Brace yourself for the 2008 You-Tube election. When it comes to presidential campaigns, many Americans make up their minds about candidates not based on the issues, but rather based on "low information" signals about the candidate's personal narrative and character. For example, in 2004, the Bush campaign stuck to a very successful internal theme in plotting external message strategy: Who would you rather have a beer with, Bush or Kerry?

Not only is the candidate's perceived likeability important, so is their appearance of competence in handling the many dynamics and unexpected turns of the campaign trail. With the growth in popularity of You-Tube, much like George Allen's now infamous Macaca moment, any campaign gaffe captured on video will be archived and linked to gleefully by thousands of bloggers. Word-of-mouth buzz will direct large audiences to YouTube where they will be able to catch the gaffe that they might have missed live on TV.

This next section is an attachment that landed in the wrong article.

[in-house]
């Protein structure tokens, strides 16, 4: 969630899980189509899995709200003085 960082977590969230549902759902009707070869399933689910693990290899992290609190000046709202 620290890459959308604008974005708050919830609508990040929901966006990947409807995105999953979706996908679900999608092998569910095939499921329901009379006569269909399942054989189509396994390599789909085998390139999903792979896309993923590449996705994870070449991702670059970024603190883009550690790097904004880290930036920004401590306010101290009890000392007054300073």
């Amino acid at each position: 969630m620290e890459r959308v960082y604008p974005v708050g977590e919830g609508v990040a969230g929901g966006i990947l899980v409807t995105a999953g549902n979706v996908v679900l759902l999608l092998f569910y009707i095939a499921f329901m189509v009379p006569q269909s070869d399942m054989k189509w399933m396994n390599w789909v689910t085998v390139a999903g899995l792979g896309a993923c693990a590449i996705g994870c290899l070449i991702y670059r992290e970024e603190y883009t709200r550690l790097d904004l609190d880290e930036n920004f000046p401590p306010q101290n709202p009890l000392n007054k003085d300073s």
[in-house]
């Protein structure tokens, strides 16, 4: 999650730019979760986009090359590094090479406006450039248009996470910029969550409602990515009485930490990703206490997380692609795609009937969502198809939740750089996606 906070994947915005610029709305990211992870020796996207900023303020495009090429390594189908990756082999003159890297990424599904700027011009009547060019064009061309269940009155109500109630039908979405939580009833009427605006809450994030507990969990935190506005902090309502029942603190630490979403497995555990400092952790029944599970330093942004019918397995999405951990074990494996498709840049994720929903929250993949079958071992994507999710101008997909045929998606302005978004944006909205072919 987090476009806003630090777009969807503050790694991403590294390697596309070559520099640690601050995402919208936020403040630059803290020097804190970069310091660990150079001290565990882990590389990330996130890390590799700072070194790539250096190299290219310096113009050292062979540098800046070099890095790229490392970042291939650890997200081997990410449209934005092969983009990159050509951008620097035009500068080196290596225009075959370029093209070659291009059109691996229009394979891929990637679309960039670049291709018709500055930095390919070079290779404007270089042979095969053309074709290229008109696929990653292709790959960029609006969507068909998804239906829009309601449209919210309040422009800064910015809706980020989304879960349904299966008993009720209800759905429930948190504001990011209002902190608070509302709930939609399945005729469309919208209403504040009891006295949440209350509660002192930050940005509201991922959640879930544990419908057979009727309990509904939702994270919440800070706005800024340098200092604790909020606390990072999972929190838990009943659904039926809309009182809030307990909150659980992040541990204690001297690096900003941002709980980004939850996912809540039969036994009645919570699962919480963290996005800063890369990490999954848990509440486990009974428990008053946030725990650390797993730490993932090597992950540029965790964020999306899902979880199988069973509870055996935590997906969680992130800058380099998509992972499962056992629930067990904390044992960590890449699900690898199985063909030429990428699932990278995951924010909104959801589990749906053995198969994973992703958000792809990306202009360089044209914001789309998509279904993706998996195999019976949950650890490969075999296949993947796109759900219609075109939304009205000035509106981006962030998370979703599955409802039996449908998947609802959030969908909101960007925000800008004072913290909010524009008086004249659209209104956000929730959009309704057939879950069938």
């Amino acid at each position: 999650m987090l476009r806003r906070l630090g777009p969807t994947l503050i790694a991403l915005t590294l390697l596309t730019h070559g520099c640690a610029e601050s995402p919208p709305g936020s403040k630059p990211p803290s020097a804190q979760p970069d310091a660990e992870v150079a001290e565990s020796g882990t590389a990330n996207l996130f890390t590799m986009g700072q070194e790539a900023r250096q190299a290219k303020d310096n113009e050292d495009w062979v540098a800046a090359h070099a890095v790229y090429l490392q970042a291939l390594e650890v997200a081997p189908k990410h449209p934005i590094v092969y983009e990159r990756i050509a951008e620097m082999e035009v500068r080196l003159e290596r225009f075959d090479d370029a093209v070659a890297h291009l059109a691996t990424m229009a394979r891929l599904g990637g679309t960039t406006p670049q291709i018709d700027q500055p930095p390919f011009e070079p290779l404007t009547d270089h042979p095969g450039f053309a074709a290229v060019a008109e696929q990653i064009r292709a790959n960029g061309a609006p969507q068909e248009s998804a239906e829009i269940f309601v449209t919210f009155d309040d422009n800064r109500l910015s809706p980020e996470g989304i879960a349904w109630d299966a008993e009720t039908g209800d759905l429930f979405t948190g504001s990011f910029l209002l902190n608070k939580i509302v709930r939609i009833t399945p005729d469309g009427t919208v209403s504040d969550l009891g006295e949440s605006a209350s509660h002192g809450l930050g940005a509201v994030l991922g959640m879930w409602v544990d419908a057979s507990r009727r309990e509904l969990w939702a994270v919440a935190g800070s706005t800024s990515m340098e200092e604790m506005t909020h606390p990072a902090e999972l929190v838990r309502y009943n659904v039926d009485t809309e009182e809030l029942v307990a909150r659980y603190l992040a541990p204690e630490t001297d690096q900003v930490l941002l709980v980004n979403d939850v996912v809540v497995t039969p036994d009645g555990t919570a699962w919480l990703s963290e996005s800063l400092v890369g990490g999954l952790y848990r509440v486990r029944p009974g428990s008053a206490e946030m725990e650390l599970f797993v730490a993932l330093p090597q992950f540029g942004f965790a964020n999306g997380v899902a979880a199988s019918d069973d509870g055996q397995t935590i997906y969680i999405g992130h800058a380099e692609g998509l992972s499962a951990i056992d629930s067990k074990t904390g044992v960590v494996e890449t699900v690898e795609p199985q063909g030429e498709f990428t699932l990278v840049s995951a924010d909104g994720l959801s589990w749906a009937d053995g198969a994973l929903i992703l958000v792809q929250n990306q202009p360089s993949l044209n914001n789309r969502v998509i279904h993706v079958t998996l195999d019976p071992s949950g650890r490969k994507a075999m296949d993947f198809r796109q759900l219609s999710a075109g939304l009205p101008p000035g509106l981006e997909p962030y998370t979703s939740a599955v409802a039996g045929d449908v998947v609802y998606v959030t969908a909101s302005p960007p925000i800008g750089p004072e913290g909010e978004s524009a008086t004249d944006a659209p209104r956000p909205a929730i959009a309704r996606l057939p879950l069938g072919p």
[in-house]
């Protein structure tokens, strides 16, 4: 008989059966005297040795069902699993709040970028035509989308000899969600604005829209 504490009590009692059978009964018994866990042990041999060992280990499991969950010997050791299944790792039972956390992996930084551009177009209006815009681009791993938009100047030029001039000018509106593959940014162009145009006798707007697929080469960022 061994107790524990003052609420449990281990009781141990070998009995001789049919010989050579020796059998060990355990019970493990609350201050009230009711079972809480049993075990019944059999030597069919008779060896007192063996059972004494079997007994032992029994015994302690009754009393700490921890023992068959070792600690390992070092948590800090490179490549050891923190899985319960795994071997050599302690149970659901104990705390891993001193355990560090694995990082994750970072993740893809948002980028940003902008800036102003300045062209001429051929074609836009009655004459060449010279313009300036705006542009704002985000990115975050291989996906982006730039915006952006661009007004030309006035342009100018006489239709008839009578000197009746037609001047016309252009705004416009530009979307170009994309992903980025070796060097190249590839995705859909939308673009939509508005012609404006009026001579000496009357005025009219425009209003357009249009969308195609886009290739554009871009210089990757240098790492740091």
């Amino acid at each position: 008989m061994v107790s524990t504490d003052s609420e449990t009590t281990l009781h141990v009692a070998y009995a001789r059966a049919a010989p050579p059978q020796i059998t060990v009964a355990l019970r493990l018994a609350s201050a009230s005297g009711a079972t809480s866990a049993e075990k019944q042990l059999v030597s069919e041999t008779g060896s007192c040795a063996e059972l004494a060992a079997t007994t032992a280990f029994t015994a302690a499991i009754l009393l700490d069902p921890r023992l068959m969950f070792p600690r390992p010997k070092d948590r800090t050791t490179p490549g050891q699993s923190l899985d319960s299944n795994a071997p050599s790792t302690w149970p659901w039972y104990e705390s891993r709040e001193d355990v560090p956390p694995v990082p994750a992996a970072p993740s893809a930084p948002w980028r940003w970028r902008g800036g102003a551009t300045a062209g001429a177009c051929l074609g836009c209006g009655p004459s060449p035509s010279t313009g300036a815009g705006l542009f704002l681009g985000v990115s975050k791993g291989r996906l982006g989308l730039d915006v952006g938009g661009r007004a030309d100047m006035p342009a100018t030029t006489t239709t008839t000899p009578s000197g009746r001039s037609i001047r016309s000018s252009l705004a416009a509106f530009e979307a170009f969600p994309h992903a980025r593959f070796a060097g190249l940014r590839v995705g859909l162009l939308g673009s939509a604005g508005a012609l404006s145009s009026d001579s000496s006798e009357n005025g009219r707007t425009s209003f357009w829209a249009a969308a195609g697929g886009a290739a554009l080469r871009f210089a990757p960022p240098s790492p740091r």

Consider the clip above. At a "Let the Conversation Begin" campaign rally in Iowa, Hillary Clinton was captured on MSNBC singing rather awkwardly the national anthem. In a NYTimes article by Patrick Healy reporting on the campaign stop, the MSNBC moment and its immediate appearance on YouTube is mentioned. The clip is also linked to by the immensely popular Drudge Report. The mainstream print exposure in the Sunday Times and the Drudge attention has guided swarms of viewers to the archived segment. As of 2pm EST, the clip stands as the most popular video of the day on You-Tube and has been watched by roughly 300,000 Web surfers.